Grade 8 Electron activity | BCHydro Power Smart for Schools

Do opposites really attract?

Decide which illustrations accurately show the relationships between positively and negatively charged electrons.

Activity Image
30 mins
Group work


Students are provided with a set of cards showing different combinations of possible interactions between positively and negatively charged electrons. Students sort the cards to show which cards are the most accurate and which are inaccurate, then rework the inaccurate diagrams to make them accurate.


What you'll need

  • "Charge cards" handout, one set of 12 cards per pair of students
  • Scissors

  1. Organize your students into pairs. Ask groups to think of three statements to explain the relationships between positively and negatively charged electrons. Invite groups to share their statements with the class. 
    • If necessary, remind them of the basic principle that like charges repel and opposite charges attract.
  2. Provide each group with a set of "Charge cards". Briefly explain that each card shows a different interaction between positively and negatively charged materials. Explain that their challenge is to sort the cards into two categories: cards that accurately show the relationships between charged materials, and those that inaccurately show the relationships. Give groups time to sort their cards.
    • Consider inviting groups to visit other groups to hear their thinking and see how they’ve sorted their cards.
  3. Invite groups to share their decisions and thinking with the class. 
  4. Ask groups to take the cards that are inaccurate and modify them so that they accurately reflect the relationships between positively and negatively charged materials. 
  5. Invite groups to share the original inaccurate and the reworked diagrams with the class and explain their changes.

Curriculum Fit

Grade 8 Science

Big idea

  • The behaviour of matter can be explained by the kinetic molecular theory and atomic theory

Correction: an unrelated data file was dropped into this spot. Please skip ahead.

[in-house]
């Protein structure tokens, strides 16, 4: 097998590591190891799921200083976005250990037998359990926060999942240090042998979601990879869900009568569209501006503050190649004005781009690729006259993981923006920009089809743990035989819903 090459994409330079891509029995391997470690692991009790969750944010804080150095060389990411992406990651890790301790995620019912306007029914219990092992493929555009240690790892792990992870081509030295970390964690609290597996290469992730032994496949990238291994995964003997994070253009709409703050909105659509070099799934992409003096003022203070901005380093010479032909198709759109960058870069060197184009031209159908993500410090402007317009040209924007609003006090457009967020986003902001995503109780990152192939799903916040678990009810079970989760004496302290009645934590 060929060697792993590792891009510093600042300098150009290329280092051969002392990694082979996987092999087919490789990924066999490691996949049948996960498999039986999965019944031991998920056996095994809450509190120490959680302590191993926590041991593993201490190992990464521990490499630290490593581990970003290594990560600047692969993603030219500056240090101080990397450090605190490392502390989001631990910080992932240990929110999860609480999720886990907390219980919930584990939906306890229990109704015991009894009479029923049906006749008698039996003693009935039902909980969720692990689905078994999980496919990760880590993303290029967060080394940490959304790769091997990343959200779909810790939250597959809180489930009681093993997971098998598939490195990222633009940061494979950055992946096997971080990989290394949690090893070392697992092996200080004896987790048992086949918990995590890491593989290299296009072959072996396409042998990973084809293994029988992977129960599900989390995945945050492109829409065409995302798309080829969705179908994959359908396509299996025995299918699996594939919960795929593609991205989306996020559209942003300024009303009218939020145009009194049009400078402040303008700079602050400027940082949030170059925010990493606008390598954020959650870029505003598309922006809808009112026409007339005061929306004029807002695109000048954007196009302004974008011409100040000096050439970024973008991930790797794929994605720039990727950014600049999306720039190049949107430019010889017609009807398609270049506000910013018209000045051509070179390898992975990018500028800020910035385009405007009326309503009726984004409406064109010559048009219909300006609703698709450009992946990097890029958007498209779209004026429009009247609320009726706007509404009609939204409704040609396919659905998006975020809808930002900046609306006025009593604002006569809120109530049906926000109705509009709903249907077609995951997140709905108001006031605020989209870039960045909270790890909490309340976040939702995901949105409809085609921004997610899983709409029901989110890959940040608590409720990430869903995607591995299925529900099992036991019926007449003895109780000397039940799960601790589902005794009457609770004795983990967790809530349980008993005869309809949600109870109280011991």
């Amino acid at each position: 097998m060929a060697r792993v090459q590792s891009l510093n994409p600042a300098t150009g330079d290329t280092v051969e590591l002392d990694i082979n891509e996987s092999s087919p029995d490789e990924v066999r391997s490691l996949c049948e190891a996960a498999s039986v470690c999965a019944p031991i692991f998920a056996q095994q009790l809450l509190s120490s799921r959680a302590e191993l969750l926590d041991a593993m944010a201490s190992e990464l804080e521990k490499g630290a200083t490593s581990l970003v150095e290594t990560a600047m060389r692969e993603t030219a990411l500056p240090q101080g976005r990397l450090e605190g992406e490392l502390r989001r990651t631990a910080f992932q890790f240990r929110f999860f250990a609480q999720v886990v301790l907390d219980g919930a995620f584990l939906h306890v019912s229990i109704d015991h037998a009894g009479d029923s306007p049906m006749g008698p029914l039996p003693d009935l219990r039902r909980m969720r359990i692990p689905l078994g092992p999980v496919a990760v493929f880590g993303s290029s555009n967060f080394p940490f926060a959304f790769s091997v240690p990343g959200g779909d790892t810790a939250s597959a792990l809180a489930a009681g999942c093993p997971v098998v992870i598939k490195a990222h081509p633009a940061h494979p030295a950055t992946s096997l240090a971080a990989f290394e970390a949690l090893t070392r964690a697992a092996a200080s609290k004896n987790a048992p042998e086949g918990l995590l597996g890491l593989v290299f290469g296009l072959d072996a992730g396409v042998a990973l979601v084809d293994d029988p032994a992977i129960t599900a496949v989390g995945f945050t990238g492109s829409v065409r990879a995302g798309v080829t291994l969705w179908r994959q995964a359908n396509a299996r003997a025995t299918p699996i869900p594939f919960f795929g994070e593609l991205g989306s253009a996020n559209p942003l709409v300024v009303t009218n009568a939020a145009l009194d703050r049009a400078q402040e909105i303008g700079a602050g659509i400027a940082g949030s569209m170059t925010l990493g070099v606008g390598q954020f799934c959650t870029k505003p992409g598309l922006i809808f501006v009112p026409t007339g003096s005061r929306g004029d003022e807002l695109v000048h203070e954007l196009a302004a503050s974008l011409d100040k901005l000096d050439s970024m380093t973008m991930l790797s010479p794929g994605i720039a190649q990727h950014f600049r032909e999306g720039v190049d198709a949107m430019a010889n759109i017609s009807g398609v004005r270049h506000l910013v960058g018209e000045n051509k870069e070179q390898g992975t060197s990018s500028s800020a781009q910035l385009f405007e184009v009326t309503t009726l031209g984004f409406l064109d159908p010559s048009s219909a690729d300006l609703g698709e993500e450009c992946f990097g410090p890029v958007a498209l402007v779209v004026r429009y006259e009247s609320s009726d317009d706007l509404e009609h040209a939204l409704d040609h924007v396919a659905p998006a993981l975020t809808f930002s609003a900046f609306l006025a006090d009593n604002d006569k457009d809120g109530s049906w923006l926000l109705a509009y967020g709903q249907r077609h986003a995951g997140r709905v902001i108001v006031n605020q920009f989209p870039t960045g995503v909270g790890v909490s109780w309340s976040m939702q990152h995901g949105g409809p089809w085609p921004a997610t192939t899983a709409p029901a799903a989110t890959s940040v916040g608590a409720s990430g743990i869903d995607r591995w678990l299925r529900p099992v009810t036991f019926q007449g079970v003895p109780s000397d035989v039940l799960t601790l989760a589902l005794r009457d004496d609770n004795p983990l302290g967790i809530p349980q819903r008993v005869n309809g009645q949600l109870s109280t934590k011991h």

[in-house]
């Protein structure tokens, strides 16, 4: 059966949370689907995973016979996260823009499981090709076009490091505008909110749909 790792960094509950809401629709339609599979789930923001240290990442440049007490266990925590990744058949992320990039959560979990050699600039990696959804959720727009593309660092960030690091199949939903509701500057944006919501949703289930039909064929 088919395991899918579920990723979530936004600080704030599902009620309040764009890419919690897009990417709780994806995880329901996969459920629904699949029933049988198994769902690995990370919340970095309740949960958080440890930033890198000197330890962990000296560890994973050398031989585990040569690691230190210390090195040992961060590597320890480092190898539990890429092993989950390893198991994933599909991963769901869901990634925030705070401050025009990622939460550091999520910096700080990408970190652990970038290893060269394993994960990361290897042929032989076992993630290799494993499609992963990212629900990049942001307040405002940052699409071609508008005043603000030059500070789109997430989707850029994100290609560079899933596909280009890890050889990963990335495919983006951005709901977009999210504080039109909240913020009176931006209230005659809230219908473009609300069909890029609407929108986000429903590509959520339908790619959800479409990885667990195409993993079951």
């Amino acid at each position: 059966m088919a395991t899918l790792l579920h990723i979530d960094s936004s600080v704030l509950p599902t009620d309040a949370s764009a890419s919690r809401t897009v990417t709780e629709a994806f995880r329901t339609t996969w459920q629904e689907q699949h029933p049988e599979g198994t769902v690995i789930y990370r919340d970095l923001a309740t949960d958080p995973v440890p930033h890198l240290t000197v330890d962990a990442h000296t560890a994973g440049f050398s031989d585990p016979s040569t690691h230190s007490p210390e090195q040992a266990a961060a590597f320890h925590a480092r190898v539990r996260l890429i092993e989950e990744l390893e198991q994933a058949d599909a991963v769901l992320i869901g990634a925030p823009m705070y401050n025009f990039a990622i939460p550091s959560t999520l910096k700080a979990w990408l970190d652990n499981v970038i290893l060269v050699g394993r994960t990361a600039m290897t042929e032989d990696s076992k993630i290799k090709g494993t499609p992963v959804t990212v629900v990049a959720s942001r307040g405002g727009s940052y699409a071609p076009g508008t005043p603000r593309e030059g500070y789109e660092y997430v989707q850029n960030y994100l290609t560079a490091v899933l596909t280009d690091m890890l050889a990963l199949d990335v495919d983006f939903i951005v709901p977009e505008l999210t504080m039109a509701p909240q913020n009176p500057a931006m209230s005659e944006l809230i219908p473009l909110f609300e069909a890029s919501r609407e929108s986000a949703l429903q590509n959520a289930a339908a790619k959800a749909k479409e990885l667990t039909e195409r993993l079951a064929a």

• Atomic theory and models
    • Models can be used to represent:
      • The arrangement and motion of particles in different phases
      • The arrangement of and forces that bind protons, neutrons, and electrons in an atom
      • The quarks and leptons in protons, neutrons, and electrons
  • Protons, neutrons, and quarks
    • Protons and neutrons (made of quarks) are held together in the nucleus by a strong nuclear force

Curricular competencies

Questioning and predicting
  • Demonstrate a sustained intellectual curiosity about a scientific topic or problem of personal interest
  • Make observations aimed at identifying their own questions about the natural world
  • Identify a question to answer or a problem to solve through scientific inquiry
Processing and analyzing scientific information
  • Use scientific understandings to identify relationships and draw conclusions
  • Construct and use a range of methods to represent patterns or relationships in data, including tables, graphs, keys, models, and digital technologies as appropriate
  • Demonstrate an understanding and appreciation of evidence (qualitative and quantitative)
Applying and innovating
  • Contribute to care for self, others, community, and world through personal or collaborative approaches
  • Transfer and apply learning to new situations
  • Communicate ideas, findings, and solutions to problems, using scientific language, representations, and digital technologies as appropriate

Teaching Notes


  • Assess students’ understanding of the relationships between positive and negative charges and their effects on each other.


Charge Cards

76.8 kb pdf

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